Soon after, some directors discreetly asked close friends to suggest a new BankAmerica chief. Rumors spread in Japan, Europe, and the U.S. that BankAmerica was in danger of failing, that senior executives were talking with the Federal Reserve about a bailout. In California consumers began pulling their accounts. Armacost quickly went on the radio, telling depositors the bank was healthy. The one-minute spots helped ease the nervousness. But a slow loss of deposits continued, finally costing the bank at least $2 billion. The rumors and the run helped turn more board members against Armacost. What's more, a potential successor presented himself. Tom Clausen, who had not been asked back for a second term at the World Bank, let board members know, through intermediaries, that he was ready to help. He had already told the Los Angeles Times that he was following the company's travails very closely. ''I bleed a little with each story,'' he said. Joe Pinola decided it was time to make his move. He knew the board was ready to dump Armacost; he figured no insider was a logical choice to succeed him, and he thought an outside candidate from another bank would take too long to tackle BankAmerica's problems. First Interstate was the logical alternative. $ Pinola had spent 23 years at BankAmerica and had recruited more than a dozen young executives from his alma mater. On Friday, October 3, Pinola sent a three-page letter to Armacost offering to acquire BankAmerica for securities worth $18 a share, well over its $10 selling price. Three days later the board met to consider the offer. After more than five hours of discussion, Philip Hawley, head of the retailer Carter Hawley Hale and chairman of BankAmerica's executive compensation committee, moved the outside directors into a closed-door session. FINALLY the directors felt a sense of urgency. The loss of deposits had unnerved them, and the Interstate bid seemed frighteningly real. The board was ready for new management but wanted someone who understood the bank and could restore stability. Hawley proposed Tom Clausen, knowing that he was prepared to come back. No other name received serious consideration. At 4:30 P.M. Hawley and a small group of outside directors telephoned Clausen and asked him to return. He immediately said yes. The next morning they told Armacost of their decision. Though he had been expecting a call for his resignation for years, Armacost continued to believe that he could turn BankAmerica around. As he was cleaning out his office, Armacost told a longtime BankAmerica adviser that the board had made a mistake. He said: ''It was like pulling a pitcher in the ninth inning, when the team is behind, but just before they are about to win the game.'' Clausen took charge quickly. In a series of meetings with top executives, he began to assess where the bank stood -- and executives began to assess him. They weren't impressed. Clausen had no idea how bad conditions were at the bank, or how much authority the board had vested in Tom Cooper, the president since March. As key managers began to discuss the issues, Clausen offered solutions that were unworkable and out of touch with the new world of banking. He had lost his feel for the market, for domestic and international competitors, for the demands of regulators. One former executive quipped that Clausen was 20 years out of date, though he had been away for only five. One thing Clausen made clear: He would do everything he could to stop a merger with First Interstate. He was careful to stop short of outright rejection, but at one point he said: ''I didn't come back to rearrange the deck chairs on the Titanic.'' Throughout November, December, and January, BankAmerica and First Interstate sparred. Pinola prepared to buy BankAmerica's stock even if Clausen rebuffed him. BankAmerica charged that First Interstate had withheld information from the public, understating its own problem loans. Both chief executives flew around the state talking with the press. Clausen held pep rallies at the branches, handing out T-shirts, lollipops, and white buttons emblazoned with the letters B of A. In the war of words, the First Interstate bid and the potential benefit to shareholders seemed largely irrelevant. BankAmerica never presented the offer to shareholders. In January 1987 the board voted unanimously to reject First Interstate's offer. The directors said that the merged companies would be undercapitalized. They also took a slap at Pinola, arguing that First Interstate lacked ''experience in managing an institution as large and complex as the combined company would be.'' BankAmerica did not attempt to argue that the price First Interstate offered was unfair to shareholders. It represented a substantial premium over the market price -- a benchmark of fairness. Even Salomon Brothers could not contend that the price was too low. In its tepid opinion of the First Interstate offer, the investment firm said that if BankAmerica's analysis and forecast of the future were right -- they included an earnings projection that showed a profitable BankAmerica by the end of 1987 -- then the board was safe in spurning the offer. After the meeting Clausen phoned Pinola, asking him to drop his bid. Pinola said no. A FEW DAYS LATER BankAmerica announced that it had agreed to sell Charles Schwab & Co. back to a management group headed by Chuck Schwab. The price: $280 million -- $175 million in cash and $105 million in BankAmerica loans at below-market rates. BankAmerica also canceled a $50 million loan to the discount broker, which reduced the total to $230 million. The sale of Schwab at a bargain price helped end Joe Pinola's pursuit of BankAmerica. What was left of the company? The bank had already sold FinanceAmerica, its profitable Italian subsidiary, other overseas operations, and its headquarters buildings in San Francisco and Los Angeles. On February 9, First Interstate issued a press release announcing the decision to withdraw its bid for BankAmerica. ''Every word in that press release has a meaning,'' Joe Pinola said later. ''I drafted it myself.'' ''The current dismemberment of this institution no longer justifies our current offered price,'' Pinola wrote. ''As profitable and strategic BankAmerica Corp. assets are sold, the remaining Latin American and other debt, together with other substantial nonperforming assets, becomes an increasingly larger part of the smaller banking company. Further, the capital raised through sale of these assets is required to support the balance sheet and thus not available for asset growth. The BankAmerica shareholder has been denied the right to vote for or against our proposal.'' That evening, in the corner office on the 40th floor of the BankAmerica world headquarters, Tom Clausen asked President Tom Cooper and an executive assistant to join him in his office. Clausen had a bottle of champagne on ice. In the stillness of late evening, he proposed a victory toast. Cooper suggested that perhaps they should send the news out to the branches. Clausen responded: ''No, we deserve this.'' In May, at the first annual meeting of his second term, Tom Clausen faced 2,000 agitated shareholders and employees. They wanted an accounting of the turbulence of the past year, the losses, the front-page stories, the fight with First Interstate, and the firing of Sam Armacost. Clausen told shareholders the company would return to profitability that year and would restore the common stock dividend as soon as possible. He laid out two corporate objectives: to be the dominant bank in the West and to be a preeminent wholesale bank throughout the world. In presenting his vision of the future, he sounded the themes of Sam Armacost: ''Our conscious goal is to be a smaller company, a much more focused company, and most important, to become once again a very profitable company.'' CLAUSEN AVOIDED CRITICIZING prior management, but one comment was obviously aimed at Armacost. ''I want you to know that we are well aware that one of the chief casualties of recent years has been the credibility of the corporation with many of our constituencies. Excessive optimism that creates unrealistic expectations in the short term only leads to shattered confidence when performance does not match the promise.'' Eleven days after the meeting, Tom Clausen announced that BankAmerica would lose $1 billion in the second quarter -- the largest loss in the company's history.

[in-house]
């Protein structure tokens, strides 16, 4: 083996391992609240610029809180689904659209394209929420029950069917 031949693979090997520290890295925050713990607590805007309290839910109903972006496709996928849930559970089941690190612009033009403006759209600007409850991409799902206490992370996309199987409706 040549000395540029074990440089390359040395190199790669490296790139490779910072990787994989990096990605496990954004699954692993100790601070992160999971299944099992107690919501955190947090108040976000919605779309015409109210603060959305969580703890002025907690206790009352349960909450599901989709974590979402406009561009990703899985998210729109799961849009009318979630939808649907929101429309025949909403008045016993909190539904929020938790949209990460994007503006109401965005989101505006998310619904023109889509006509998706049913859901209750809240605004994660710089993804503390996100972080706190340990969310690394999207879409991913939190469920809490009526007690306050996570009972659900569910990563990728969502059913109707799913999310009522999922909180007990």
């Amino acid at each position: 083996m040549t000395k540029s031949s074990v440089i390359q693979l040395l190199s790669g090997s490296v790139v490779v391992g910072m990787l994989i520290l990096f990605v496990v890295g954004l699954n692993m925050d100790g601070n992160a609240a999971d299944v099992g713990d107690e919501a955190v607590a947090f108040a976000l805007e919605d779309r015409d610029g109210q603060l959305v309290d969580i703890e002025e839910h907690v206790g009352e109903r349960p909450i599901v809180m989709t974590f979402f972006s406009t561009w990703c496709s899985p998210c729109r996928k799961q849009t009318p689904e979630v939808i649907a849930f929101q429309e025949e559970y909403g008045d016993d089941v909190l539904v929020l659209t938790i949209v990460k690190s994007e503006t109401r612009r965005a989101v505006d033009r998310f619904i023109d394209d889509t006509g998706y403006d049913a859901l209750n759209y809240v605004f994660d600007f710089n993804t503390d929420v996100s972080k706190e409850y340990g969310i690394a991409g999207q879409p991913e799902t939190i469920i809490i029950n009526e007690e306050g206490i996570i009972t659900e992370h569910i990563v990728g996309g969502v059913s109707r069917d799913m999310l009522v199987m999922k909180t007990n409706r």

CHART: NOT AVAILABLE CREDIT: NO CREDIT CAPTION: The Rise and Fall of BankAmerica Assets DESCRIPTION: BankAmerica assets, 1904-1987.